• Mounting fuel and coal costs have been added to cement producers’ bills, leaving them no choice but to increase prices, according to Viet Nam News. Price adjustments can be observed in almost all producers, with none willing to hold down prices to see profits eroded. Prices have been adjusted from VNĐ50,000 to VNĐ140,000 per tonne across the sector. Trung Sơn Cement increased p30 Cement and PCB 40 Cement by VNĐ90,000 per tonne on 10 June. Nortern Cement Trading followed suit with price rises of VNĐ70,000 per tonne. Southern Region Công Thanh Cement Trading and the Tân Quang Cement got in on the act with price rises of between VNĐ50,000 and VNĐ140,000 per tonne on 15 June. 

• The geotech team at Xanadu Mines is busy as the company recommences exploration at its Red Mountain project in the South Gobi. The copper-gold project occupies the same region of the Gobi desert region as its flagship Kharmagtai development, another copper-gold play. The recommencement of work is due in part to Canberra’s Foreign Investment Review Board (FIRB) approving Chinese mining giant Zijin to boost its stake in Xanadu Mines to 19.99%.

• Thai oil and gas conglomerate PTT Group has sold off its coal mining business in Indonesia as part of a plan to diversify away from fossil fuels and into green energy as the country aims to reach carbon neutrality in 2050 and net-zero emissions by 2065. PTT’s board of directors approved the sale by PTT International Holdings, a wholly owned subsidiary, of its entire stake in PTT Mining to PT Astrindo Nusantara Infrastruktur, a company listed in Indonesia, said PTT’s CEO Auttapol Rekpiboon. The deal is worth $471 million. The transaction is expected to be completed by the fourth quarter of this year, marking the end of PTT’s coal mining operations, which the company has been trying to sell for years.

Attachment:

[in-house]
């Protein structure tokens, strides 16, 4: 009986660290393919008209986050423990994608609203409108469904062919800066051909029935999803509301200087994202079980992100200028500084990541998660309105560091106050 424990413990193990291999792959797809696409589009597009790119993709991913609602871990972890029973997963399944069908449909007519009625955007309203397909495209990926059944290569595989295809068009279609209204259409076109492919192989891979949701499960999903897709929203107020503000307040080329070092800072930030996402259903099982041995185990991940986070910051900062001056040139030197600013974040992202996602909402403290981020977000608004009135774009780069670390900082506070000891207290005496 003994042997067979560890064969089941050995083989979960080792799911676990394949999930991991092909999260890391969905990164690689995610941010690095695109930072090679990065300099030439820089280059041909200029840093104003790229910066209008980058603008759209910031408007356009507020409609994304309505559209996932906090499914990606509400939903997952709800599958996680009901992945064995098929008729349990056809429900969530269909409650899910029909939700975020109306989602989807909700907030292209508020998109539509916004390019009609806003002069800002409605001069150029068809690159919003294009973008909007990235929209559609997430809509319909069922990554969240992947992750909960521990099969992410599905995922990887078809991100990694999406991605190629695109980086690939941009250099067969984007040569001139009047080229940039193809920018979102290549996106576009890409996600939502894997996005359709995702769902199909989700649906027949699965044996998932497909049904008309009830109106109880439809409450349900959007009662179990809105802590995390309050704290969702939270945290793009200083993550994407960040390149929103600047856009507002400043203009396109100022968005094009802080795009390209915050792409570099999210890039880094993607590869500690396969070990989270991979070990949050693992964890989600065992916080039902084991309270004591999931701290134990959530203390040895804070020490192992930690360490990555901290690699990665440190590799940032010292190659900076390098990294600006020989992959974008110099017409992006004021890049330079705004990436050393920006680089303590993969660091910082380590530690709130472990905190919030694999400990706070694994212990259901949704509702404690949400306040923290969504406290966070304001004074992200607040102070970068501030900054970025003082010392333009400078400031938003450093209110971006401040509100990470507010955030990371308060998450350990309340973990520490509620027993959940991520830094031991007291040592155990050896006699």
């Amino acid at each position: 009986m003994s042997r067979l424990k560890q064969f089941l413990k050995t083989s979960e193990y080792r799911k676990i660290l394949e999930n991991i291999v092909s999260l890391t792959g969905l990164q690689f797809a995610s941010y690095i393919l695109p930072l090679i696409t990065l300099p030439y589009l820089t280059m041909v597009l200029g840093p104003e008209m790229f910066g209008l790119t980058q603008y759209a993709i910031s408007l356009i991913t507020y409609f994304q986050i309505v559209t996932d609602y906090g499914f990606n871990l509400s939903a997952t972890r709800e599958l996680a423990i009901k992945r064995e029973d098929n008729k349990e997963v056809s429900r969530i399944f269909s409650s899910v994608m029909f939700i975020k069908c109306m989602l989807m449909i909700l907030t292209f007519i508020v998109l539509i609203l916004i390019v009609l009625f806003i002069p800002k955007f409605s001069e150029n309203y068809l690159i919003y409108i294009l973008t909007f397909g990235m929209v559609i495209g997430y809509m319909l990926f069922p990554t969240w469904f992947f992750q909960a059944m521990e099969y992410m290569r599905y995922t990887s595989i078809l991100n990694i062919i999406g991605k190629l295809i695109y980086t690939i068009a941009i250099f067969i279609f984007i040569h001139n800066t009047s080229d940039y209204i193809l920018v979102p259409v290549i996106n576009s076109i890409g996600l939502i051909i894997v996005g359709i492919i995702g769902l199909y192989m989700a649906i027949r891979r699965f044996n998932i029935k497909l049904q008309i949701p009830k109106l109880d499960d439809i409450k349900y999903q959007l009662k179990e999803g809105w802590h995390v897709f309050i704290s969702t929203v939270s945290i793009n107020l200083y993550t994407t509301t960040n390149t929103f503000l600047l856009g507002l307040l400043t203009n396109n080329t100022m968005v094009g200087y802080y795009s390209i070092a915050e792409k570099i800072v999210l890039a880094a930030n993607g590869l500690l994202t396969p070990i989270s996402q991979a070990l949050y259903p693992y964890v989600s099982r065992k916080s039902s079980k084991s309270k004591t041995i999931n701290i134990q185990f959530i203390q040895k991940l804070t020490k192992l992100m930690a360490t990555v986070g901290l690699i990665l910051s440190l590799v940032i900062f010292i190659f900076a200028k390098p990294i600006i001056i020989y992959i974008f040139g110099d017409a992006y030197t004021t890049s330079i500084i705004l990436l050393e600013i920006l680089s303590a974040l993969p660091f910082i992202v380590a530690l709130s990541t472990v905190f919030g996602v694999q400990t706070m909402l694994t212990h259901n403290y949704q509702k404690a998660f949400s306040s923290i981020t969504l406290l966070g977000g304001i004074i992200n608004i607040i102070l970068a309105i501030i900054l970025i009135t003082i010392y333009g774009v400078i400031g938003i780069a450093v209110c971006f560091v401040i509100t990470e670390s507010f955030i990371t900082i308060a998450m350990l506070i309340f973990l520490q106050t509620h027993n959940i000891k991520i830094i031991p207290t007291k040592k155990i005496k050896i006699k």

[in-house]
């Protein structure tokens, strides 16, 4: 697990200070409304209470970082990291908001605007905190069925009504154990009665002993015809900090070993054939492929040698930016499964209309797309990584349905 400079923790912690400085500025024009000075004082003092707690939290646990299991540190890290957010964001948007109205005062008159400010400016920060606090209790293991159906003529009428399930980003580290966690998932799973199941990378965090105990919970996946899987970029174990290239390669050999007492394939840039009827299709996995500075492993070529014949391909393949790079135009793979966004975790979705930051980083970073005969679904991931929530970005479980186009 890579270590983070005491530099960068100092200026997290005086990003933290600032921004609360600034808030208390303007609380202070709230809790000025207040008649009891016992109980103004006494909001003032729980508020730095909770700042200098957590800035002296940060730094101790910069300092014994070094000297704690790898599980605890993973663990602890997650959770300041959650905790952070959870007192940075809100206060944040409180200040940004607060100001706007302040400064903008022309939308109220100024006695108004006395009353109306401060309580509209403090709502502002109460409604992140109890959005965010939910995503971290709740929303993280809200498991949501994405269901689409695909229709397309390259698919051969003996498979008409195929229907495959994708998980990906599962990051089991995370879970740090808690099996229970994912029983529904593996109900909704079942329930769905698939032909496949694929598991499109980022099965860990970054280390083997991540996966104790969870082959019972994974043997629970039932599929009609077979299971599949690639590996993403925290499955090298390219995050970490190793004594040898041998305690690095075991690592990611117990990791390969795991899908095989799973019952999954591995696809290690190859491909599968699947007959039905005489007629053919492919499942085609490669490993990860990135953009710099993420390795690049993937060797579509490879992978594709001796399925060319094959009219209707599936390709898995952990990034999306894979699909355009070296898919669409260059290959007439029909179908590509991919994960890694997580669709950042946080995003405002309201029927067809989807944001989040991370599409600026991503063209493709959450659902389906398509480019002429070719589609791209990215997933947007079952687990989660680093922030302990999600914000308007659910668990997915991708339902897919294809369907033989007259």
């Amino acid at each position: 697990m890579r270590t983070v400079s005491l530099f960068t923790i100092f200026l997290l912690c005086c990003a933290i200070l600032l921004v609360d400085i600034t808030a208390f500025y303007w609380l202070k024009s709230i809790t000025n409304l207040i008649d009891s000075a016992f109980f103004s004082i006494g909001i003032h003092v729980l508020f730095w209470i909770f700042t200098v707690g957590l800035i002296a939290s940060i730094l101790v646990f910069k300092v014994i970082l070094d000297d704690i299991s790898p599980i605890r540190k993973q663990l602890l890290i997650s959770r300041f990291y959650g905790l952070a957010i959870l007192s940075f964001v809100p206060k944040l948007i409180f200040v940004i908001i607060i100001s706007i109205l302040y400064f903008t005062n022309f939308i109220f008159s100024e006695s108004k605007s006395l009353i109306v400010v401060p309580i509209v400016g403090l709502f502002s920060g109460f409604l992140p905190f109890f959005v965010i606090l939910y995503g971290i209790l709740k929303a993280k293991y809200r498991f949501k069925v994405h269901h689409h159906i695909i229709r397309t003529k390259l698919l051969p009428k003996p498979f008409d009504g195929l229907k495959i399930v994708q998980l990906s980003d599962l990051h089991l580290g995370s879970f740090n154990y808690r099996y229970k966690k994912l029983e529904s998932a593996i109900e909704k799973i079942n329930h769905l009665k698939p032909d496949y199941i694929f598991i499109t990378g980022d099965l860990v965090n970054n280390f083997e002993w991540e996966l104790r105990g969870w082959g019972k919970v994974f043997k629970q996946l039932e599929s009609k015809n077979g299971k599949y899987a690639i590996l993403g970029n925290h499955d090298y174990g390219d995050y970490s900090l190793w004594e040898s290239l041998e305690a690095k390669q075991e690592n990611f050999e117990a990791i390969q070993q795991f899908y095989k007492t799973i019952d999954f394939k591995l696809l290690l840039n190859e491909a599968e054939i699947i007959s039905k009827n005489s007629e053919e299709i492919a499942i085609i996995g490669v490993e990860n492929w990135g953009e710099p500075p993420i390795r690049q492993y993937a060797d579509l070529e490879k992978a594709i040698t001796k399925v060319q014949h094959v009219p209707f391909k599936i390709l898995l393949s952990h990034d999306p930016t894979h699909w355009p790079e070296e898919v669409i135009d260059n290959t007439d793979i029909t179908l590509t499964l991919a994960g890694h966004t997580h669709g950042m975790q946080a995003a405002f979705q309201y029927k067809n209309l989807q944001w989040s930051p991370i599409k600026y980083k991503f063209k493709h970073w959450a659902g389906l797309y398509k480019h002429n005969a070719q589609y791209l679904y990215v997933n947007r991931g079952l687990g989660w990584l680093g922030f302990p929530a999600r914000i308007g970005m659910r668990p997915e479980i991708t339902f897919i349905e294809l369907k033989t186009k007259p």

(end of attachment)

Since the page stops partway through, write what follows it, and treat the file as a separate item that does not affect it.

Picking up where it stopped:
• The Thai government opened a rock quarrying concession on Khao Toh Krang. Poothonganda Company Limited, a mining firm with multiple operations in southern Thailand, applied for quarrying rights. As part of the process of getting permission to begin operations, the company submitted an environmental impact assessment (EIA) in 2017 to the Ministry of Natural Resources and the Environment. Due to local opposition, the office sent the EIA back to the company to revise. The company has still not formally submitted the revised EIA to the government, and resistance to the project remains.